A Place of Idolatry Becomes a Place of Faith

As we arrived at Caesarea Philippi today, we saw the place where archaeology has uncovered an open-air shrine above a cave from which water flows. This water forms the headwaters of the Jordan River.

Caesarea Philippi

Niches in the side of the cliff (still visible today) held statues of the Greek god Pan—the mythical half man, half goat who played the panpipe. We get the word “panic” from this frightful god, and it’s no small wonder! The myth says Pan once was chasing a nymph named Syrinx, who turned herself into a stand of marsh reeds. So Pan made a flute from the reeds, and that’s how the panpipe got its name—it’s also why the Walt Disney character Peter Pan plays the flute. (Sorry, kids.)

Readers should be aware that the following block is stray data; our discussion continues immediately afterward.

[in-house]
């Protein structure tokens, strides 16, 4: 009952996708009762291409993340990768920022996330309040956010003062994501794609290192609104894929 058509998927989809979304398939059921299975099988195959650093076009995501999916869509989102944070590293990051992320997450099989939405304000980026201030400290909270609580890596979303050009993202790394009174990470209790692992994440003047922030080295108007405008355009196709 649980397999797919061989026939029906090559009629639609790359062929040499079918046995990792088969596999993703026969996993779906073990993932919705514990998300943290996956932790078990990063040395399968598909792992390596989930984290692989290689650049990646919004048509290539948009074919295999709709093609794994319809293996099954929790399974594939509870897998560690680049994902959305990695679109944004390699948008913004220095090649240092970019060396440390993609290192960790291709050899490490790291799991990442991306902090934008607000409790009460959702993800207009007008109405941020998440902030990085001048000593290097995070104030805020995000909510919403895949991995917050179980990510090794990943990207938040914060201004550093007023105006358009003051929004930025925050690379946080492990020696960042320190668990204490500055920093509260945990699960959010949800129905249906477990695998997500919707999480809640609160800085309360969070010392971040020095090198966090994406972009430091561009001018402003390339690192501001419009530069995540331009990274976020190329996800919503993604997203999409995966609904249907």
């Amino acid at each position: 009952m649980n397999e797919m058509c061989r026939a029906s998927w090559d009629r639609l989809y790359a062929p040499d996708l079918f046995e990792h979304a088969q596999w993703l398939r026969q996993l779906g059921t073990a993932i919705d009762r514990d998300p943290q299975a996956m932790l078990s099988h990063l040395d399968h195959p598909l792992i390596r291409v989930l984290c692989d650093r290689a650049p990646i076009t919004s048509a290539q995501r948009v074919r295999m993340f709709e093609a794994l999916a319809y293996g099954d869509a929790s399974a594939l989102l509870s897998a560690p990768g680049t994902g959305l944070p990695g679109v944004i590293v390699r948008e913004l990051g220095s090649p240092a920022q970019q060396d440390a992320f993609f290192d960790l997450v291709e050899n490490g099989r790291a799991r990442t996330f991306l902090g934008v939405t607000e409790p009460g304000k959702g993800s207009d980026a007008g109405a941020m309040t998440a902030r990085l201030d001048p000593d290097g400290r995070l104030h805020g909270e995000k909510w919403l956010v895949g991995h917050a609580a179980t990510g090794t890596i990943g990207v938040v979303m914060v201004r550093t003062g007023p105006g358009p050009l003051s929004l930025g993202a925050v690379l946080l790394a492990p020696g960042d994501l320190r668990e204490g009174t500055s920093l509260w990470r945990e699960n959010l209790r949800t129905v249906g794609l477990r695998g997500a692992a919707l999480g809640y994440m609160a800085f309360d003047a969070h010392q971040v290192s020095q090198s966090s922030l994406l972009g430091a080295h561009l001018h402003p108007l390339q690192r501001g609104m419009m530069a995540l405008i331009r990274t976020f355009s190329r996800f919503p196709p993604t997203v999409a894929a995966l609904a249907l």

So why did we come here? Better question: why did Jesus come up here?

Jesus brought His twelve disciples all the way up to the pagan region of Banias/Caesarea Philippi to ask them the question:

Who do people say that the Son of Man is? (Matthew 16:13).

The people, of course, saw Jesus as nothing more than a good man or a moral teacher—one whom some would even call a prophet.

“But who do you say that I am?” He asked His followers. They responded that they believed He was the Messiah of God (Matthew 16:16).

We do too.

—Wayne Stiles
Bible Teacher for Gold Bus 3
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